The first thing that came to mind was experiences I've had teaching students in IT classes, where we would be looking at building something, multimedia presentations or perhaps databases using Filemaker Pro. And always someone would build something that was flat out ugly. Not just untidy or unbalanced or bland, but downright garish. And I would always ask, "Does that look good to you?" And the reply was invariably, "yeah, what's wrong with it?"
Now, I'm not asserting that my sense of aesthetics is highly refined or some such, I know it's not, but I understand exactly where Josh's question has come from. MySpace is replete with examples of ugly design, but it's not just MySpace where you can find such. The web is full of it. But why?
The comments on Bokardo are well worth reading (read also the comments to a follow-up post "Visual & Social Design") - the discussion of usability vs aesthetics is quite interesting, and poses some good questions about what really constitutes usability in a website. (I can forsee some interesting discussions in my senior classes.) But I don't think the discussion got near the root of why ugly is okay in MySpace (or other websites).
I particularly liked this comment:
I think MySpace inadvertently played in to the kids within us who want to build a rough & ready treehouse. Now, would you be happy enough to put your treehouse together yourself or would you want to get some high end feng shui designer in so you could impresses your teenage friends but lose a lot of the personalization?This rings true to me, though I don't think it's the entire explanation. Others mentioned the fact that MySpace is predominated by teens, which reminded me of something else.
A few years back, a friend and I looked at the logo of certain organisation and felt it was rather poor. This wasn't just a general feeling on our part - we could clearly pinpoint some significant flaws in the design of the logo.
My friend is a qualified graphic designer, and he approached the organisation's directors and offered to design a new logo for them. They were nonplussed, but agreed to look at what he could come up with. He produced three new logos for them to consider. Several of our friends saw the new logos and were impressed by what they saw. Not so, the directors. They preferred the old logo.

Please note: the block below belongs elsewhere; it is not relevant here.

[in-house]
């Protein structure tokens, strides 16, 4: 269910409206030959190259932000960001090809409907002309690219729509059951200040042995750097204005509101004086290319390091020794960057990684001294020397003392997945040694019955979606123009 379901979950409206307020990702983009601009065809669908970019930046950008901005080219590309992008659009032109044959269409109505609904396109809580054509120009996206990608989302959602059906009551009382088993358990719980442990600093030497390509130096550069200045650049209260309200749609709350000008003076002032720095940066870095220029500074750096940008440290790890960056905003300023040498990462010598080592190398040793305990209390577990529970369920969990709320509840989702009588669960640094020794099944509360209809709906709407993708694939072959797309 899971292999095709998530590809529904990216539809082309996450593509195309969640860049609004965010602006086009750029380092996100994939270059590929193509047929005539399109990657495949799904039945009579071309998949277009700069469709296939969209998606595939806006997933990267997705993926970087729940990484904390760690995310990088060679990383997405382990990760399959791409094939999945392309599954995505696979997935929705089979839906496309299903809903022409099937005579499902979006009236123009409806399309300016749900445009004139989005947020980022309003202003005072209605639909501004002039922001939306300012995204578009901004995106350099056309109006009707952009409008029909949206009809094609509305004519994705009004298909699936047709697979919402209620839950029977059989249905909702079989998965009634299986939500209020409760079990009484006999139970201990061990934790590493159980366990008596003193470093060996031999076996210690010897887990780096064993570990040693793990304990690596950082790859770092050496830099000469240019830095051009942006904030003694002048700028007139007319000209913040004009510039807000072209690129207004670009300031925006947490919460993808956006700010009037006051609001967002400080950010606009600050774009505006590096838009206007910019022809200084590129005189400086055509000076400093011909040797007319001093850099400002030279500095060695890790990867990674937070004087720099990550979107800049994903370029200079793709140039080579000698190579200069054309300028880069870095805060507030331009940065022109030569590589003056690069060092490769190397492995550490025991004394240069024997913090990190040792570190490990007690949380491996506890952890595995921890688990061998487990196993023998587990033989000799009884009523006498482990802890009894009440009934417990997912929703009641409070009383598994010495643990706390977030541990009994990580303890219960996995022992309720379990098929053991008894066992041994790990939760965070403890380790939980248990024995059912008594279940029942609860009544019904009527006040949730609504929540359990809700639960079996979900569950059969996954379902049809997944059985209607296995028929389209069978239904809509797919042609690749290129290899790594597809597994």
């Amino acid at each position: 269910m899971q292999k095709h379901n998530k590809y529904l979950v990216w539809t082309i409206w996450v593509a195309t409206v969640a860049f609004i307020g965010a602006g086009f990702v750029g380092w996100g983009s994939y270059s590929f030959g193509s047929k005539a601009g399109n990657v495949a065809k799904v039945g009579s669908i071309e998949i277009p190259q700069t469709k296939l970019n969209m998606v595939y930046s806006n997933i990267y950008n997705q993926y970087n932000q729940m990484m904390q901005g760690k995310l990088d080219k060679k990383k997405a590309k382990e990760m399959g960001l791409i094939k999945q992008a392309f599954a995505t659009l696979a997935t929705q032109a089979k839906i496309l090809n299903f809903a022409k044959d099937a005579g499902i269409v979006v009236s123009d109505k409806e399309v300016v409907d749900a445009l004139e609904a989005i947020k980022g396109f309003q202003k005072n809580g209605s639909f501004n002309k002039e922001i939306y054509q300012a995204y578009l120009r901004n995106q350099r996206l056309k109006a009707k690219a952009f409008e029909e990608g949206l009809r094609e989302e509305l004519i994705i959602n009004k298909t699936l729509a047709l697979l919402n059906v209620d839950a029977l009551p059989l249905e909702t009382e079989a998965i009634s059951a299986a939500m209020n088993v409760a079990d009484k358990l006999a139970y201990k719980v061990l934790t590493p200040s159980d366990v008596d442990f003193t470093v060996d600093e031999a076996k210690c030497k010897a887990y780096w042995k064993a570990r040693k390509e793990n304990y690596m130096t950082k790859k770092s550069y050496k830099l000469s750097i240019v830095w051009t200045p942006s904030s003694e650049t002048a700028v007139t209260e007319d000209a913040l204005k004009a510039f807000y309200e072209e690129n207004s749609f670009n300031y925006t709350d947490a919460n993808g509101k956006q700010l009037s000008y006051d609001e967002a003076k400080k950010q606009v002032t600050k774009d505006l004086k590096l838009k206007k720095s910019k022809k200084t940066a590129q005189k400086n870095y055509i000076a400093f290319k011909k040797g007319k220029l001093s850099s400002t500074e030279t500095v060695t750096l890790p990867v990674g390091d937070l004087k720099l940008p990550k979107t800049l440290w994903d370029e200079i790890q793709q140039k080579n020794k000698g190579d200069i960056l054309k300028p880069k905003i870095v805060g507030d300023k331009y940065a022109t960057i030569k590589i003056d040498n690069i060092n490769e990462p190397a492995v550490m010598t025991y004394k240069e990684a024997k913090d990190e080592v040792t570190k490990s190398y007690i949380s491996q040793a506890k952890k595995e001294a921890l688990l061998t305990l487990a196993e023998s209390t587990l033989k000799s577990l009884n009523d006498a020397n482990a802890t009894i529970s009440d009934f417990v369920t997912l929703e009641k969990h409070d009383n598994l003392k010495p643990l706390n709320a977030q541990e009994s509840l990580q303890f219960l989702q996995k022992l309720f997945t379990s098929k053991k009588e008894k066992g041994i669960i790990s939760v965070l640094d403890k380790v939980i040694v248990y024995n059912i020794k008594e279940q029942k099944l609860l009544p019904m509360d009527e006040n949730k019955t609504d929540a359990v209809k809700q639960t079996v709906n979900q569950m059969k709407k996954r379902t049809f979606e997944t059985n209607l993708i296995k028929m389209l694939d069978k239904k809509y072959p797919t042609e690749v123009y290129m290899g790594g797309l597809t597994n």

My point? It's not just teenagers who seems to be blind to good design (or bad). So now I'm wondering if having an eye for design is one of those things that for most people requires training or at least significant exposure. Some people can't really tell the difference between a genuine home-cooked Italian meal and what they can buy prepackaged from the supermarket. Some people like instant coffee. And McDonalds. And maybe they always will.
My last point concerns warthogs. Most people will look at a warthog and think "ugly". But ask someone like David Attenborough, you'll get a different answer. (Yes, I have been watching a few documentaries of late - my daughter's becoming quite hooked on DA's stuff.) The thing is, once you've heard Attenborough talk about the warthog and why it appears as it does, you get a new appreciation for its appearance - 'ugly' is no longer the right word.
And of course, to the female warthog, there was never any doubt about the male's attractiveness, but then, she was able to appreciate the merits of his appearance from the start.